This week the Arm School Program launches the first in a series of Massive Open Online Courses (MOOCs) on EdX.org. Teaching with Physical Computing explores the education theory that supports Project-Based learning and demonstrates how to apply it effectively in the classroom using Arm-based devices.
The vision behind the Arm School Program is to empower all learners with the opportunity to develop the interest, knowledge, and skills that enable a lifetime of engagement in science, technology, engineering, and mathematics (STEM). We do this by working with partners to support STEM and Computing teachers in the effective application of Arm-based technology in classroom learning.
Our courses explore how Arm-based devices from Micro:bit, Raspberry Pi, and Arduino can help teachers bring the creativity of the maker movement into classrooms.
Over the course of their career, one teacher will reach thousands of students. Empowering teachers with new skills and knowledge can have an enormous impact. That is why the Arm School Program works with teaching communities of practice – ground-up organizations of teachers, who support each other with advice, training, and resources.
Schools and colleges aim to prepare every young person for life after education, keeping as many doors open as possible. Arm has an unrivalled view of the ever-accelerating rate of change in technology, and the pressure this puts on education systems to adapt. We also have expertise in the skills and knowledge that can lead to a career in technology. Not all young people will go on to work in the tech sector. But all young people will need to understand and grapple with the complex issues and new challenges of an increasingly digitized and connected world.
Some young people are born into families with high cultural and STEM capital – access to books, technology, and resources that spark interest, build understanding, and keep doors open. National education systems aim to open these doors for everyone, no matter their background.
But without the right resources, this can be difficult. Recently I spoke with a teacher in Silicon Valley, a passionate advocate for technology in education. He described gaping inequality in the area, on the doorstep of some of the world’s most successful technology companies.
Closing this gap is complex, and involves a collective effort. This entails education institutions, professional bodies, and industry partners working together to support the United Nations’ Sustainable Development Goal of Quality Education for all.
Working with partners, the Arm School Program focuses on supporting technology and innovation in education. We do this through our work with teaching communities of practice, such as Computing At School in the UK and the Computer Science Teachers’ Association in the US. Our Program centers the vital role of teachers in ensuring all young learners have access to a quality education.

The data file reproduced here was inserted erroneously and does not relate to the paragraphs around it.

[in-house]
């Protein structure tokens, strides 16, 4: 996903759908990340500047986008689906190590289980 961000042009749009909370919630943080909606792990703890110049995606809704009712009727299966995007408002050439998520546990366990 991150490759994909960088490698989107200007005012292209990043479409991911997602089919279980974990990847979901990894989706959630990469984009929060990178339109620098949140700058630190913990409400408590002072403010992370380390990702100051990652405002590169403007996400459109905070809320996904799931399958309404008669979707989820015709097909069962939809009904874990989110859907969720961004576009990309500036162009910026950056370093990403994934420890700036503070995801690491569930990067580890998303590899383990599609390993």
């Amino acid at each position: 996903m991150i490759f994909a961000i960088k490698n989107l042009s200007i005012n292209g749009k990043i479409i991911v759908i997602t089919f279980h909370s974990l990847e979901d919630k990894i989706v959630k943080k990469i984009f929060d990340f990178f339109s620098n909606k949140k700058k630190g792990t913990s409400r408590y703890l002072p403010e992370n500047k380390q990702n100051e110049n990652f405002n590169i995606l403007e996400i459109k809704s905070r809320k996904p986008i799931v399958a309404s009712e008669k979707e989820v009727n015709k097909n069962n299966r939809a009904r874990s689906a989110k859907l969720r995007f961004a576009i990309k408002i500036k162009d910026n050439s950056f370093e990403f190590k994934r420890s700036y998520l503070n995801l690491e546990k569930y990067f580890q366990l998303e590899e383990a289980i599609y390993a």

The curricula teachers follow are often mandated by government at a regional or national level. Along with other industry partners, the Arm School Program has an active voice in discussions about the future of the curriculum. But what is taught within schools is ultimately a decision for public institutions.
There is, however, some freedom in how curriculum content is delivered – in the ways in learning and teaching are planned and personalized.
The pedagogy underpinning Arm School Program’s teaching and learning resources is known as Project-Based Learning (PBL). An emerging body of research suggests that PBL has the potential to improve learner engagement, motivation, and learning. Enabled by technology from Arm’s partners, our resources use this evidence-based approach to encourage young people to create with technology. At the same time, PBL gives learners the opportunity to develop both ‘hard’ and ‘soft’ STEM skills such as resilience, teamwork, and time management.
Our new suite of four professional development courses introduces teachers to the world of Physical Computing and how to apply it through Project-Based Learning in the classroom.
We demonstrate how programmable physical computing devices (such as those from Micro:bit, Raspberry Pi, and Arduino) enable educators to center classroom learning experiences around real world problem-solving.
For example, we show how the UN’s Sustainable Development Goals (SDGs), provide a generative way of framing problems relevant to learners’ lives. Students of all abilities and experience can go to build technology-enabled solutions based on these goals.
To develop the courses, Arm School Program worked intensively with educators and academics. They are designed by teachers for teachers. As with all Arm Education courses on EdX, they are free-to-access with optional certification:
Course 1: Introduction to Project-Based Learning
Course 2: Practical applications and classroom strategies for PBL (launches May 5th)
Course 3: Assessment of Project-Based Learning (launches September 2021)
Course 4: Soft skills and the wider curriculum (launches October 2021)
All four courses are now open for enrollment, and teachers can begin working through Course 1 at their own pace.